a minimalist tiling window manager for X, written in Haskell. Windows are managed using automatic layout algorithms, which can be dynamically reconfigured. At any time windows are arranged so as to maximize the use of screen real estate. All features of the window manager are accessible purely from the keyboard: a mouse is entirely optional. xmonad is configured in Haskell, and custom layout algorithms may be implemented by the user in config files. A principle of xmonad is predictability: the user should know in advance precisely the window arrangement that will result from any action.
As noted above, all features of xmonad(1) are accessible from the keyboard. The first thing to know, then, is how to do that. xmonad functions are typically accessed by key bindings using the mod key. On PC computers this is usually the Alt key, on Macintosh computers this is the key labeled Opt with the word Alt printed above in smaller letters.
To get started, there are few key binding you must know:
mod-shift-slash Run xmessage(1) with a summary of the default keybindings (useful for beginners)
mod-shift-return launches a terminal window
mod-shift-c closes the current window
mod-q restarts xmonad (reloading settings)
mod-shift-q quits xmonad (returning to the login screen)
mod-shift-space returns to the default window layout
mod-space rotates through the window layouts
mod-tab moves focus to the next window
Remember that all keys must be pressed at the same time for the action to take effect. To prevent stray keystrokes, always type the commands as printed, left-to-right. E.g., mod-shift-space should be pressed as mod, then shift then space.
The xmonad man page lists the default key bindings. Type
man xmonad in the terminal to see them. Or, as noted above, mod-shift-slash (forward slash) will open xmessage(1) in a graphical window with all the defaults.
Other commands can be bound to key strokes but must be added to the xmonad.hs configuration file.
Menus and Application Launching
By default xmonad has no menu bar. It does, however, integrate well with dmenu(1) and gmrun. mod-p launches *dmenu_run* which appears at the top of the screen. You can then launch a program by typing it's name. *dmenu_run* will progressively filter the list of available programs as you type. Hit tab to complete names, enter at any time to launch the program currently listed.
gmrun works similarly but launches a small window over the main screen. mod-shift-p launches gmrun. gmrun does not progressively filter but it does offer tab completion.
Working with Windows
xmonad is a tiling window manager meaning that windows do not float above, below or next-to one another. They are typically docked above or next to one another.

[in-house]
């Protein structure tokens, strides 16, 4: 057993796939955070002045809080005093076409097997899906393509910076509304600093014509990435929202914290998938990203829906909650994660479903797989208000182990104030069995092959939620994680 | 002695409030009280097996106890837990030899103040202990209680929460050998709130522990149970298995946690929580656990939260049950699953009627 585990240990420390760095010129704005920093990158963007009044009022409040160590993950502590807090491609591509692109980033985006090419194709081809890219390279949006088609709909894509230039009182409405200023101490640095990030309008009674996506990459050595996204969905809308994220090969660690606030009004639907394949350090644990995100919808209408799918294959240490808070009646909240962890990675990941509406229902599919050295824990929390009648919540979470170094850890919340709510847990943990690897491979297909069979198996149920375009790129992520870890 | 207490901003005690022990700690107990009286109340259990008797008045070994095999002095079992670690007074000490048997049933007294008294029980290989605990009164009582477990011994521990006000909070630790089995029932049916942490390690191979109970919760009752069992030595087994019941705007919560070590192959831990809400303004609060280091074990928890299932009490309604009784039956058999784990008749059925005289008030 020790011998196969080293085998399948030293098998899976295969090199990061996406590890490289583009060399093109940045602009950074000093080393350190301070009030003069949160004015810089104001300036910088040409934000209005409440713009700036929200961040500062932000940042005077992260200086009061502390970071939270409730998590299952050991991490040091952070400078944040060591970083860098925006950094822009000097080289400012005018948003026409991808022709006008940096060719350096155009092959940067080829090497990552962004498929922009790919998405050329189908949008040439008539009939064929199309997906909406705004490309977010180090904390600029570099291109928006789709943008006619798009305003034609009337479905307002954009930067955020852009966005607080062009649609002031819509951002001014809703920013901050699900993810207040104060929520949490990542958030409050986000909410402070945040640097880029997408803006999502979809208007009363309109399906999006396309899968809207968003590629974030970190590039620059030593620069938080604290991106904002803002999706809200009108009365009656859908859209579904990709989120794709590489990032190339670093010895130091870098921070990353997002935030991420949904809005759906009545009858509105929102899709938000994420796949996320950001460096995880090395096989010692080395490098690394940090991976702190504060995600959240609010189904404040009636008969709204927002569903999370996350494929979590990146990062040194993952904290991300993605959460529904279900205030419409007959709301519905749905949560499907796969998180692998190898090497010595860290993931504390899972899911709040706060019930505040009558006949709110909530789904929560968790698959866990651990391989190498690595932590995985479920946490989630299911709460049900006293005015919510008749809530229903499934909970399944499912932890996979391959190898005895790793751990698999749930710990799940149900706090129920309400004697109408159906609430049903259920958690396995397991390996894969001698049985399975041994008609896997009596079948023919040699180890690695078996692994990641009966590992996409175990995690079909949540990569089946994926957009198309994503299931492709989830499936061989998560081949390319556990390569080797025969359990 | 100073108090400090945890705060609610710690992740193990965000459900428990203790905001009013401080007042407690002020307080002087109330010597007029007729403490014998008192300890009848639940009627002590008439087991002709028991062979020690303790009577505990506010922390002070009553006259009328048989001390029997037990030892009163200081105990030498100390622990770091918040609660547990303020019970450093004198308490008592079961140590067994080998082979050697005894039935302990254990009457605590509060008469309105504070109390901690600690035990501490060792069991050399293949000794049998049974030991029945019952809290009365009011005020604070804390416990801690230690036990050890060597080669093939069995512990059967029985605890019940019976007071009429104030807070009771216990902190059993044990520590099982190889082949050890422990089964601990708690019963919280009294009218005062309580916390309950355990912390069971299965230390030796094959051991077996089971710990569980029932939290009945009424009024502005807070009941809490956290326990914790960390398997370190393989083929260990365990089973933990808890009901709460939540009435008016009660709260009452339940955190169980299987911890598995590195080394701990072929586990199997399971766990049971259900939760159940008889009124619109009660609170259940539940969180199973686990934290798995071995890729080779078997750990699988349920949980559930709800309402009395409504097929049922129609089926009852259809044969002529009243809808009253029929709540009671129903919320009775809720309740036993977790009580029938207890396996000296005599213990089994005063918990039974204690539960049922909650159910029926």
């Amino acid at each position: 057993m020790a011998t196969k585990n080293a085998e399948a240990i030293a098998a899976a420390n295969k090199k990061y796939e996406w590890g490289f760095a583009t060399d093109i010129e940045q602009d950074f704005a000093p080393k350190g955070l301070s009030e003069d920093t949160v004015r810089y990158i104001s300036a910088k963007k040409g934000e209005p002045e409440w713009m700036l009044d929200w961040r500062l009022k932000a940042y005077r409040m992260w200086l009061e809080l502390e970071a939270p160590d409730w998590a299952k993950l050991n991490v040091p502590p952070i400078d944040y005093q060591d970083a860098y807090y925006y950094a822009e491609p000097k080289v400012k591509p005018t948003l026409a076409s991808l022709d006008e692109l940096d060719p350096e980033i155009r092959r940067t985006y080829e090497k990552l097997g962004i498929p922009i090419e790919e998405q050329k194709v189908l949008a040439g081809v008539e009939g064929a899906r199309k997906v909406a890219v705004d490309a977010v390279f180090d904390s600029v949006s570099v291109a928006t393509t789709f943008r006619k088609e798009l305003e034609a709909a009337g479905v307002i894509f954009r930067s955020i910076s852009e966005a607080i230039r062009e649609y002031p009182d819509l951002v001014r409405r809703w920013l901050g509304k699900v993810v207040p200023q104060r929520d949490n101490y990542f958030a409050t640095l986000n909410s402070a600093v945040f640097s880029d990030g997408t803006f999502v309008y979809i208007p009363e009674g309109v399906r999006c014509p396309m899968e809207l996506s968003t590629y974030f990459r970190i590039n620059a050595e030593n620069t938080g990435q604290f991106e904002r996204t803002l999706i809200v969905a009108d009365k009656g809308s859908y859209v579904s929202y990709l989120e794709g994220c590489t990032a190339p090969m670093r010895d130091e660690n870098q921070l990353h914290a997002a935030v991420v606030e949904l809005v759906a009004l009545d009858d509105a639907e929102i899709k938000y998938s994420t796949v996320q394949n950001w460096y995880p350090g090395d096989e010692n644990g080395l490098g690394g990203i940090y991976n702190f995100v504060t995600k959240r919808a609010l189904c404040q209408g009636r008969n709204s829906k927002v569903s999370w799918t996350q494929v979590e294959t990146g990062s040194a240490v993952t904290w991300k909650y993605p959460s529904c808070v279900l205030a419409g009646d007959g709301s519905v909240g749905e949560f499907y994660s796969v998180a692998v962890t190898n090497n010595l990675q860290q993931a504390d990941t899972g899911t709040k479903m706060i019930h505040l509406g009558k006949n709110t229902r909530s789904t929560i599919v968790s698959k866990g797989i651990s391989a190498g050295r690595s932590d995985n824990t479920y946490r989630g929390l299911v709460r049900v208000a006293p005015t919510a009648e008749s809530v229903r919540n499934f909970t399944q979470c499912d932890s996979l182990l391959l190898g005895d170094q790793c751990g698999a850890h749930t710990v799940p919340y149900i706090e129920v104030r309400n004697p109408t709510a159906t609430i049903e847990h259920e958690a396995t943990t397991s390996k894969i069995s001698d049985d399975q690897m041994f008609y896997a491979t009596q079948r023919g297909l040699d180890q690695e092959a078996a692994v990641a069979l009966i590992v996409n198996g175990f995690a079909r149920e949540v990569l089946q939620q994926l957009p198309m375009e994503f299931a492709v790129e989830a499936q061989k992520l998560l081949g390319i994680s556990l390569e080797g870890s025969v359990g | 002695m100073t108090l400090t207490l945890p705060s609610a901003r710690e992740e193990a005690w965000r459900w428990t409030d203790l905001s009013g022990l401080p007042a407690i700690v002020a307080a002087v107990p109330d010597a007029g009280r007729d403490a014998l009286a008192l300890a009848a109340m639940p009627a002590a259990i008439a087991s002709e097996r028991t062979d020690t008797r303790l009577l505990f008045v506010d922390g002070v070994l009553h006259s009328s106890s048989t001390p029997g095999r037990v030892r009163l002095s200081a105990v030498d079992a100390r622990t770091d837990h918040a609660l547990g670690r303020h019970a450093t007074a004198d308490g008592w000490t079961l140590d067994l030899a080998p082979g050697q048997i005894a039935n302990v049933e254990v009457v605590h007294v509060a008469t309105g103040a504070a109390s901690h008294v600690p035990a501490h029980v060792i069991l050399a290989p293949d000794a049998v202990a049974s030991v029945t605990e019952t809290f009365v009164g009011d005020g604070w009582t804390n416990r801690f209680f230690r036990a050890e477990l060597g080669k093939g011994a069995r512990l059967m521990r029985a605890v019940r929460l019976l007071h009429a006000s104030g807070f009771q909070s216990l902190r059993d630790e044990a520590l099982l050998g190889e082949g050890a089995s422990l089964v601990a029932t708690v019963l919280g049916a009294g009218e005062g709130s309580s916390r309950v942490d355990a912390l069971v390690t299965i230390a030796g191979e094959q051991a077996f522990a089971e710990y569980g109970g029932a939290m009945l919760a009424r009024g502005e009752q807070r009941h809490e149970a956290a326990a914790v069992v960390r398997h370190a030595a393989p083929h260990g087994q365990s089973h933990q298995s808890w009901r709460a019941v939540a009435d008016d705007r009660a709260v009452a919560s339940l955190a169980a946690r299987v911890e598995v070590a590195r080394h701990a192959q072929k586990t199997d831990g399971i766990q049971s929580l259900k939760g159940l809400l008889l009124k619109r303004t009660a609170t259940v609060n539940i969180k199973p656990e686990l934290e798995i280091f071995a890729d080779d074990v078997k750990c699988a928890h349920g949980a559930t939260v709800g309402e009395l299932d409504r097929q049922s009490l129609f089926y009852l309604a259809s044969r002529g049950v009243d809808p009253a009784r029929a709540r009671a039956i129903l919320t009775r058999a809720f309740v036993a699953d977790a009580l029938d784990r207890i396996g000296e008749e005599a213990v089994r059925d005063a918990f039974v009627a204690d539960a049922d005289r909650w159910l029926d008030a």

xmonad distinguishes between the master window and the other windows. To make another window the master window, switch to that window by pressing mod-tab until the light-red highlight surrounds the window. Press mod-shift-enter to make it the master.
To change the the mode press mod-space. The default in xmonad is to shift from Tall to Tall Mirror which stacks the master window over the other windows.
After Tall Mirror xmonad will switch to Full which places the other windows behind the master window and gives it full focus on the screen.
Windows can be resized when in one of the multi-window layouts. Press mod-l to increase the size of the master window. Press mod-h to decrease the size of the master window. And press mod-shift-space to return to the default layout and sizes.
Working with Workspaces
Like many window managers, xmonad has multiple workspaces; nine to be precise. Workspaces, or virtual desktops as they're known in other window managers, make it easy for users to aggregate common applications and tasks.
To switch between workspaces in xmonad press mod-[1-9]. That is, press mod-2 to switch to workspace 2, mod-3 switch to workspace 3. xmonad always launches in workspace 1.
Moving Windows to Other Workspaces
When in a workspace, any programs the user launches will launch in that workspace. To move a window from one workspace to another, select the window first with alt-tab and then press mod-shift-[1-9]. That is, to move the selected window to workspace 3, press mod-shift-3. The window will disappear and now can be seen by switching to the workspace.
xmonad will work with status bars. A popular one is xmobar. xmobar is written in Haskell but does not require any knowledge of Haskell to configure. Rather xmobar is configured via an rc file in the user's home directory.
However, to integrating xmobar into xmonad will require a little Haskell.
A Simple xmonad.hs
To add features or make changes to xmonad does not always require changes to the xmonad itself. Many configuration changes can be made by creating an xmonad.hs file in the ~/.xmonad directory.
Following is a simple xmonad.hs file that launches xmobar.
import XMonad import XMonad.Hooks.DynamicLog
main = xmonad =<< xmobar defaultConfig
To use the file, make sure it's in your user directory.
xmonad –recompile xmonad –restart
After a few moments, xmobar should start up in its default configuration.
To learn more about xmonad see:
- xmonad tutorial
- Beginner's Guide to Xmonad
- How to Use Xmonad, a Tiling Window Manager for Linux
- Xmonad on the Haskell Wiki
 Remember, commands listed with a parentheses after them indicate a man page is available. Type
man [number] command where [number] indicates the number in the brackets. It's not always required but some commands appear in more than one section of man and the number makes clear which one we mean.
 mod and shift can be pressed in any order but for the sake of consistency I'll document them in the order printed in the man pages.